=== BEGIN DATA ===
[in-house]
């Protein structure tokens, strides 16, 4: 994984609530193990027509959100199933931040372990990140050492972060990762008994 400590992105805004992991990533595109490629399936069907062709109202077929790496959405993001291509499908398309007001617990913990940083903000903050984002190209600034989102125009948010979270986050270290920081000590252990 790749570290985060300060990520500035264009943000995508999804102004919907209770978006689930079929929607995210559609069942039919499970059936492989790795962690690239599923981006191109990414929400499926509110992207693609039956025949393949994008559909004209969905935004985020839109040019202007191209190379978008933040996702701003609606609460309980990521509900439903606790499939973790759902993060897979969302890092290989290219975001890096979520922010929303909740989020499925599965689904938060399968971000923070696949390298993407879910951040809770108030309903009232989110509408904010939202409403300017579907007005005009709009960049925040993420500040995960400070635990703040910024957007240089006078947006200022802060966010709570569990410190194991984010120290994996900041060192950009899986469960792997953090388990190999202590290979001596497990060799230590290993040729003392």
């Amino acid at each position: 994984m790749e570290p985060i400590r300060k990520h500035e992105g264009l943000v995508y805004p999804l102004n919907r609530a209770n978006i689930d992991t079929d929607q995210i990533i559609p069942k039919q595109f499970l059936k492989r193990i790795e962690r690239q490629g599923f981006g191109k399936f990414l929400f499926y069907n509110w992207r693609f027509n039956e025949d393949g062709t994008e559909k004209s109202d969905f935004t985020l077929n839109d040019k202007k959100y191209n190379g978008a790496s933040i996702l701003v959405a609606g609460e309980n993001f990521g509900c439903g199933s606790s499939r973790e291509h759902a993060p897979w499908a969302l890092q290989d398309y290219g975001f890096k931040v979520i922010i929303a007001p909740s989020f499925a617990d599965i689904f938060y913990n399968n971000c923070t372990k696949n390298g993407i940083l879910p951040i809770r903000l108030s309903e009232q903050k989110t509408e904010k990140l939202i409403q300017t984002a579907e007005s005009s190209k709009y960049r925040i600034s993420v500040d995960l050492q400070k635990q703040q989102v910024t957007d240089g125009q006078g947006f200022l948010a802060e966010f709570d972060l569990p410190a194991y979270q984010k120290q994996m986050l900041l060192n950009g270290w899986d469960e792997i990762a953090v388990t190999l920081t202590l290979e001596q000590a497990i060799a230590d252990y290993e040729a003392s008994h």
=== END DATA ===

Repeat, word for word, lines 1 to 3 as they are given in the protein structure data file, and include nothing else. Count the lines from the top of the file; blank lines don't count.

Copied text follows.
[in-house]
């Protein structure tokens, strides 16, 4: 994984609530193990027509959100199933931040372990990140050492972060990762008994 400590992105805004992991990533595109490629399936069907062709109202077929790496959405993001291509499908398309007001617990913990940083903000903050984002190209600034989102125009948010979270986050270290920081000590252990 790749570290985060300060990520500035264009943000995508999804102004919907209770978006689930079929929607995210559609069942039919499970059936492989790795962690690239599923981006191109990414929400499926509110992207693609039956025949393949994008559909004209969905935004985020839109040019202007191209190379978008933040996702701003609606609460309980990521509900439903606790499939973790759902993060897979969302890092290989290219975001890096979520922010929303909740989020499925599965689904938060399968971000923070696949390298993407879910951040809770108030309903009232989110509408904010939202409403300017579907007005005009709009960049925040993420500040995960400070635990703040910024957007240089006078947006200022802060966010709570569990410190194991984010120290994996900041060192950009899986469960792997953090388990190999202590290979001596497990060799230590290993040729003392």
């Amino acid at each position: 994984m790749e570290p985060i400590r300060k990520h500035e992105g264009l943000v995508y805004p999804l102004n919907r609530a209770n978006i689930d992991t079929d929607q995210i990533i559609p069942k039919q595109f499970l059936k492989r193990i790795e962690r690239q490629g599923f981006g191109k399936f990414l929400f499926y069907n509110w992207r693609f027509n039956e025949d393949g062709t994008e559909k004209s109202d969905f935004t985020l077929n839109d040019k202007k959100y191209n190379g978008a790496s933040i996702l701003v959405a609606g609460e309980n993001f990521g509900c439903g199933s606790s499939r973790e291509h759902a993060p897979w499908a969302l890092q290989d398309y290219g975001f890096k931040v979520i922010i929303a007001p909740s989020f499925a617990d599965i689904f938060y913990n399968n971000c923070t372990k696949n390298g993407i940083l879910p951040i809770r903000l108030s309903e009232q903050k989110t509408e904010k990140l939202i409403q300017t984002a579907e007005s005009s190209k709009y960049r925040i600034s993420v500040d995960l050492q400070k635990q703040q989102v910024t957007d240089g125009q006078g947006f200022l948010a802060e966010f709570d972060l569990p410190a194991y979270q984010k120290q994996m986050l900041l060192n950009g270290w899986d469960e792997i990762a953090v388990t190999l920081t202590l290979e001596q000590a497990i060799a230590d252990y290993e040729a003392s008994h």